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June 05, 2009


Tom Freeman

And the other thing about the Halifax and Nationwide indices is that they miss out repossessed properties that are sold at auction without mortgages. These prices are lower than conventionally sold ones, and the number of repos will rise as unemployment does.

Sam Langfield

Your excellent point on the failings of hedonic regressions is supported by anecdotal evidence on the ultra high-end of the housing market, where buyer liquidity is freer and posh estate agencies therefore more upbeat. Set against this is the dismal data on new mortgage approvals (less important for the uber rich) which you cite.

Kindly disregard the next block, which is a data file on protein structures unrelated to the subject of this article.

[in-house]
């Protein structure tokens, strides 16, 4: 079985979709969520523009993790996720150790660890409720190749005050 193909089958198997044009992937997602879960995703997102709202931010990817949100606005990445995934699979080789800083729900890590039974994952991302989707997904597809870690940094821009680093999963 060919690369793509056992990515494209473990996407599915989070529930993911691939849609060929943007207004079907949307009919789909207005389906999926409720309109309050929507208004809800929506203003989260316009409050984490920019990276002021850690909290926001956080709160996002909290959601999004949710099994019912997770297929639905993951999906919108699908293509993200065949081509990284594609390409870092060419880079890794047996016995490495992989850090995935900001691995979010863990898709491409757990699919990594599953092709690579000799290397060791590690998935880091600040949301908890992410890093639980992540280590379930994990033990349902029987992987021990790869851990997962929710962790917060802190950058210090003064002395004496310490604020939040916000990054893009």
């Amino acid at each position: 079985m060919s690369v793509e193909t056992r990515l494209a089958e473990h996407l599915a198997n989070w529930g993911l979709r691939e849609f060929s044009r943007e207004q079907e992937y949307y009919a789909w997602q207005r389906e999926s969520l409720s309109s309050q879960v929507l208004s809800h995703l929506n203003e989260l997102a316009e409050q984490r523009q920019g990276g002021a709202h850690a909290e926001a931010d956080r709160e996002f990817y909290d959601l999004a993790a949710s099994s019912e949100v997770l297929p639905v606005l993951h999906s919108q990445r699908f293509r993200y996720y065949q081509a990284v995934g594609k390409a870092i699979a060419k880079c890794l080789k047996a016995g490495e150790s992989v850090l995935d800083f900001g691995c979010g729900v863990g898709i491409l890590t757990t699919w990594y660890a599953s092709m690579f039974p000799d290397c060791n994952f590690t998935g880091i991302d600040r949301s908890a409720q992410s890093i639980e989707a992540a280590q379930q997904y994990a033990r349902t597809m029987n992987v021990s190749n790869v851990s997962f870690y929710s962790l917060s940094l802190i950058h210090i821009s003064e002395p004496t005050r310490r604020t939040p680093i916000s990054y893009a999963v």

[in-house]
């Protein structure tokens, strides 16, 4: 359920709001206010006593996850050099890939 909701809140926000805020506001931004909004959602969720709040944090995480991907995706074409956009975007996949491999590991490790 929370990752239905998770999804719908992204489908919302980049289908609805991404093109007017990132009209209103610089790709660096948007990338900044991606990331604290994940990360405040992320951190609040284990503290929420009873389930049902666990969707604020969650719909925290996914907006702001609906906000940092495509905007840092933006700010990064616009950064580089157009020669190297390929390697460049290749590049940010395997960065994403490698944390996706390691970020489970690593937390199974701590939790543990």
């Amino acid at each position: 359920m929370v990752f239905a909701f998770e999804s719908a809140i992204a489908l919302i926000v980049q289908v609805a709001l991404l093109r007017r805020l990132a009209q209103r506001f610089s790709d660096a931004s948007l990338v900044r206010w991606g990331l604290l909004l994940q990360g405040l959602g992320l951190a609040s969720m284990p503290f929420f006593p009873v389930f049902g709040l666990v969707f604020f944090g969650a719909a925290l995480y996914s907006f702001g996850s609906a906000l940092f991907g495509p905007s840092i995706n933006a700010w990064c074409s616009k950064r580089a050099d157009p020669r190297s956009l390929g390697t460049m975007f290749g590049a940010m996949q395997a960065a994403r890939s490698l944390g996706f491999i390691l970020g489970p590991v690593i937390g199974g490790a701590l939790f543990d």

consistent prices rises from hereon would be bubbly

Exactly. I'm not making out any expertise but I did write just before the banking bubble burst that there would be a false comeback, a false dawn before the big crash.

It's time to make one's plans now.


In the same way that the Great Crash had several upturns, this housing market will have them too - but to no better effect. The US is well over a year ahead of us and they "may" be seeing more stability or " lesser " falls, but they are still seeing a downward trend which is yet to flatten

Gas Analyzer

There is no bubble now. We may drop up to another 30%, but at that time there will be real bargains that we have not seen in the last 40 years. Buy, Buy!

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